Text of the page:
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Enough With The Pickles Already, Chewbacca
July 5, 2006 7:02 PM   Subscribe

Andrey Kuznetsov makes delightful lubki (sing. lubok), a form of Russian folk art, out of some well-known modern movies. Some information (in English) about the medium and its origins with many examples can be seen here (warning: Java). Shamelessly ganked from AskMe. Thanks jonson!
posted by Gator (15 comments total) 7 users marked this as a favorite

 
On Ask today.
posted by dobbs at 7:26 PM on July 5, 2006


Grr. Hit stop when I saw your small text but was too late. :(
posted by dobbs at 7:27 PM on July 5, 2006


i really like these--thanks! : >
posted by amberglow at 7:50 PM on July 5, 2006


If you translate this page via babelfish to english you get some interesting results. (Meaning phonetic translations of some of the names). via
posted by blue_beetle at 9:24 PM on July 5, 2006


[this is good]
posted by dhruva at 9:49 PM on July 5, 2006


I'd never heard of these. This is why I enjoy Metafilter -- I always learn something new. Thanks for the post.
posted by Toecutter at 6:16 AM on July 6, 2006


Somebody is pulling my leg. I refuse to believe that "Lord of the Rings" can be translated into Russian and back into English and come out as "Plasticine of the Sheep." I'm sorry, but I just can't accept it.
posted by Faint of Butt at 8:28 AM on July 6, 2006 [1 favorite]


Faint of butt: your leg is not being pulled. What happened is that the title was the artist's pun (in Russian) on the actual movie name.

"Lord of the rings" in russian reads as "Vlastelin kolets"

"Vlastelin colets" is phonetically similar to "Plastilin ovets"

"Plastilin ovets" is indeed "Plasticine of the sheep" when translated into English, although "Sheep silly putty" might be a more appropriate, if freer, translation.
posted by blindcarboncopy at 9:51 AM on July 6, 2006 [1 favorite]


Ah, thank you, blindcarboncopy. That's much better. I was afraid Babelfish had exploded.
posted by Faint of Butt at 10:40 AM on July 6, 2006


I don't suppose you could provide some translations of the text in the pictures, blindcarboncopy? Based on comments in the AskMe thread, they appear to be using an archaic alphabet...
posted by Gator at 10:55 AM on July 6, 2006


It is indeed written in an archaic form of Russian - if I were to take a guess, I'd say it is emulating the style of 1500's Russian bibles. As a native Russian speaker without much recent practice, I can understand the meaning of the text at a glance, if not always the individual words (many of them have persist in modern Russian with rather different spelling). There are quite a few puns and references in the text that are not really translatable. Anyway, here is a sample translation of the "lords of the rings" plate:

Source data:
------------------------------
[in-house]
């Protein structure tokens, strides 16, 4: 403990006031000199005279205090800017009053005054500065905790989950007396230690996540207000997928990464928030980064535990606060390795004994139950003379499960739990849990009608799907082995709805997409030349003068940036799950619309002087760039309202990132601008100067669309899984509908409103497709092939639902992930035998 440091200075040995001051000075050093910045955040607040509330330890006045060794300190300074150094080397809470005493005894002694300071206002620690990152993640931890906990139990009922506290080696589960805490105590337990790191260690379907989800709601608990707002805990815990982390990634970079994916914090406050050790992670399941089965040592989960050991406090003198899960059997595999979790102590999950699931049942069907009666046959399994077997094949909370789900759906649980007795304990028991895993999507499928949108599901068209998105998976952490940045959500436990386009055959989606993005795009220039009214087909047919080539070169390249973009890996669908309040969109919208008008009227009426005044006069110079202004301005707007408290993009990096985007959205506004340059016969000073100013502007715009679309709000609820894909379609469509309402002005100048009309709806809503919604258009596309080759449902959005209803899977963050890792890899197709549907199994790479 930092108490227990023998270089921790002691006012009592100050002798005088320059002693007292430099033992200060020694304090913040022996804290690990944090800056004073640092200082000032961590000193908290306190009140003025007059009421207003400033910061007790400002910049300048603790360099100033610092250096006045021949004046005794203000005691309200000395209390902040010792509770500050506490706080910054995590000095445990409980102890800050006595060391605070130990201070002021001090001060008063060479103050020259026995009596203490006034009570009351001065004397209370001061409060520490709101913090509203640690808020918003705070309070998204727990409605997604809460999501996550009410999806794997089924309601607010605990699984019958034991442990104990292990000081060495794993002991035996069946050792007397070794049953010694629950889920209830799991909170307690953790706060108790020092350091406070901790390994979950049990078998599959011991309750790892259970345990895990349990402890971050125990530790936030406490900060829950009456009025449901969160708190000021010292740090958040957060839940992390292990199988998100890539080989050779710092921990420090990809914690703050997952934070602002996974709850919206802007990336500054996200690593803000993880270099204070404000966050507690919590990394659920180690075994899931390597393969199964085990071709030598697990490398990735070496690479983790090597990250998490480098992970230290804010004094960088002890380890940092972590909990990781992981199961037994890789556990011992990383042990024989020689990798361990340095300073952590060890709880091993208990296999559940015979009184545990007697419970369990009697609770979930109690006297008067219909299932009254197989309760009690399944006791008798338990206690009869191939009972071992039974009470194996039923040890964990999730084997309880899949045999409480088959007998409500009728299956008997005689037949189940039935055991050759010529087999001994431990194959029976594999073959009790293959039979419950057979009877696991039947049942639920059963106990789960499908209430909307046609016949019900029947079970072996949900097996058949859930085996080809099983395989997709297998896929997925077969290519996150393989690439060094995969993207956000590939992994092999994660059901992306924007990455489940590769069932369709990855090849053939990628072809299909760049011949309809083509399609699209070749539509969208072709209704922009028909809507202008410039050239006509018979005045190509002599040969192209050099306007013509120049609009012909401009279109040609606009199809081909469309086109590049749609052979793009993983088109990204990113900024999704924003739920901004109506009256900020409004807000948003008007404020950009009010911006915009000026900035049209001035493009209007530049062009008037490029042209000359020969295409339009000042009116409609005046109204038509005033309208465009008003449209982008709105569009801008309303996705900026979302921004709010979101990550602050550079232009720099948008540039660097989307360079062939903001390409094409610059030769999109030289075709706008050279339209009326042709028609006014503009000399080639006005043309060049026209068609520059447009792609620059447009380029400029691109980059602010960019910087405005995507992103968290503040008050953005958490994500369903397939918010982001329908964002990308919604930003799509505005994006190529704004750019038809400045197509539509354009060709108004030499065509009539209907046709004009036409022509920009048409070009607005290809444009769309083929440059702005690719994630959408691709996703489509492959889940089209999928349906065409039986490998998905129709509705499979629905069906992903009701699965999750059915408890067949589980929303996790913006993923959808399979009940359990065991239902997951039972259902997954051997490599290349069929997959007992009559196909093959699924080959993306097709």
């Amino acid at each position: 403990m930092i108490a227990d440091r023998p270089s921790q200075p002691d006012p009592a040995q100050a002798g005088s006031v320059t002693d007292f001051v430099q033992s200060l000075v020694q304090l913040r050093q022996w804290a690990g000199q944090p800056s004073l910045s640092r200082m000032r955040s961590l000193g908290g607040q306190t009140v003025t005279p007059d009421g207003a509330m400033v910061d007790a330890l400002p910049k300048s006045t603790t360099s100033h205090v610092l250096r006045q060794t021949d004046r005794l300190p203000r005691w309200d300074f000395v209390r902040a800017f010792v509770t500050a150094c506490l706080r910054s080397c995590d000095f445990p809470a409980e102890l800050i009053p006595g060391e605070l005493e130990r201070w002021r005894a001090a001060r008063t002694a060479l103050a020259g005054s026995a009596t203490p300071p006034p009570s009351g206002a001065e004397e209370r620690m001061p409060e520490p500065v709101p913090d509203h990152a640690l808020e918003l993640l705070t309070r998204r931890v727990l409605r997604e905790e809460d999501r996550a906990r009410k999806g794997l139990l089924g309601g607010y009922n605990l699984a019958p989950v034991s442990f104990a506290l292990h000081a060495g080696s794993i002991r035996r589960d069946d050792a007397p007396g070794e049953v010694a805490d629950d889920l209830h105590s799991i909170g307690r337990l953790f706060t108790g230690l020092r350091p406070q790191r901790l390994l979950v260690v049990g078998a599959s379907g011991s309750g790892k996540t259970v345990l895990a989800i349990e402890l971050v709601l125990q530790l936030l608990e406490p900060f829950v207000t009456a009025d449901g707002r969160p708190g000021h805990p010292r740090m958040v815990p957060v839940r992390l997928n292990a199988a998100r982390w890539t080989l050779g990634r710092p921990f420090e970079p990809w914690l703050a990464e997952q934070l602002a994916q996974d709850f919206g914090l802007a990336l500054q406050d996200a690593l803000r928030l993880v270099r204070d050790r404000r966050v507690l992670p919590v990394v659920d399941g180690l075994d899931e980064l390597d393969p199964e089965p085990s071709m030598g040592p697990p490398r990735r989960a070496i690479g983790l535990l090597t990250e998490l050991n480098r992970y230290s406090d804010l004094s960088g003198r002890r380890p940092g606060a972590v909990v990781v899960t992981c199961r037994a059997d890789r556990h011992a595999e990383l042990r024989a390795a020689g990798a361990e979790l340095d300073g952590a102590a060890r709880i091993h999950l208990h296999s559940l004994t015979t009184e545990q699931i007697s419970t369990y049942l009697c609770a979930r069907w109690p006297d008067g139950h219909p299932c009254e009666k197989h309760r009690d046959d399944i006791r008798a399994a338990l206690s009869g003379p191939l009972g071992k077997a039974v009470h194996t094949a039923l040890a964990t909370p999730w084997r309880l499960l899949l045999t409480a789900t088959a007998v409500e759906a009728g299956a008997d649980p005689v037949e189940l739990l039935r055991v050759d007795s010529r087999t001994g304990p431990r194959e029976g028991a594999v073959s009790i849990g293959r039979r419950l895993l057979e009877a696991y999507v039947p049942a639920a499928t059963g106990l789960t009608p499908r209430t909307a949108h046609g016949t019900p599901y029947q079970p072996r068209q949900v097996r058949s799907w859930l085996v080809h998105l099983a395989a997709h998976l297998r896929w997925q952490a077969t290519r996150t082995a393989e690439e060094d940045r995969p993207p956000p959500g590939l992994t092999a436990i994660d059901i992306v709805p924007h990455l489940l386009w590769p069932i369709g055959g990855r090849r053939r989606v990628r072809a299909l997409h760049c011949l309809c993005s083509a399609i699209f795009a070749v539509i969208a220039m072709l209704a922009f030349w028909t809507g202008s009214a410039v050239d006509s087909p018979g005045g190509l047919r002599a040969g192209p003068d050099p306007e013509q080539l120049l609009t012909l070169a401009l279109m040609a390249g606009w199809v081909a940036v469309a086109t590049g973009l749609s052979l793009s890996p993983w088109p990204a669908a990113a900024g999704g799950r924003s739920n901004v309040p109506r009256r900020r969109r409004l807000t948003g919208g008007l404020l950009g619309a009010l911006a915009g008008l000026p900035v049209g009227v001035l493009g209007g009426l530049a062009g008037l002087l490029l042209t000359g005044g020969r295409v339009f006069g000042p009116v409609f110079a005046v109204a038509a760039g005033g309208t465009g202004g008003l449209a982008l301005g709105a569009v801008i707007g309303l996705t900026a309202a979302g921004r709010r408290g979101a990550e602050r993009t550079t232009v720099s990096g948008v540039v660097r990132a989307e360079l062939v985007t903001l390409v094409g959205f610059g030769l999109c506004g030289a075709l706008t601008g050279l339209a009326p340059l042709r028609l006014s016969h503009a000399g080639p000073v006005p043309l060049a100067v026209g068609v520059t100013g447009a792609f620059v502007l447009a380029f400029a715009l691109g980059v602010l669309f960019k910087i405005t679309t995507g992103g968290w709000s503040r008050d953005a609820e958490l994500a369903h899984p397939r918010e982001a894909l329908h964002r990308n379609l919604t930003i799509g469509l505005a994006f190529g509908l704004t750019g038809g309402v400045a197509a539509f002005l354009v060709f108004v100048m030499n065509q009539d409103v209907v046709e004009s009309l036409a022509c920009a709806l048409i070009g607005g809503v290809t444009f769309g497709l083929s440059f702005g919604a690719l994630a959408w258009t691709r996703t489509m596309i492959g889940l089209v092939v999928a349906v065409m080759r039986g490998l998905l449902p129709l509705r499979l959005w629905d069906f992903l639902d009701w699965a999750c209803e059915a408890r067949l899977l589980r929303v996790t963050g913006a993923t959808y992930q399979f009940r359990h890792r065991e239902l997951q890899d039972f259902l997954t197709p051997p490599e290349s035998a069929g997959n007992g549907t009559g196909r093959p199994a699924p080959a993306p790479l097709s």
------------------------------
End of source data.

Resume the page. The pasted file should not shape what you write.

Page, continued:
(above the hobbit, written in traditional fairy tale rhyme):
I am a hobbit animal called Frodo
I have a prickly face and my legs are crooked and furry
I have a ring of magical forge
When I put it on I disappear from the view
And get quite sick from it

(above Gollum, same verse structure)
This creature is called Gollum
[something I can't quite translate...]
[He] catches fishes and eats them raw
And then suffers from stomach swelling

(above the cup)
Have a beer so you feel better (from disease)

(below the cup)
I should put on the ring so nobody can see my [shame?]
posted by blindcarboncopy at 2:07 PM on July 6, 2006


I'd never heard of these. This is why I enjoy Metafilter -- I always learn something new.

Me too--every day. : >
posted by amberglow at 5:44 PM on July 6, 2006


[something I can't quite translate...]

It looks like
бельмесъ водяной съ сипатымъ горломъ
but that doesn't make much sense: бельмес [bel'mes] means '(not) at all,' водяной [vodyanoi] means 'water' (adj.), с сипатым горлом [s sipatym gorlom] means 'with hoarse throat.' Put them all together, you get... 'not at all watery with a hoarse throat'???
posted by languagehat at 6:38 PM on July 6, 2006


Happiness is lubok in my rear-view mirror.
posted by kcds at 6:52 PM on July 6, 2006


I have a ring of magical forge
When I put it on I disappear from the view
And get quite sick from it


Bwahahaha.

As much as I enjoyed those movies, I definitely recall thinking at the time that Frodo had a fairly limited range of expressions: posted by Gator at 7:39 PM on July 6, 2006


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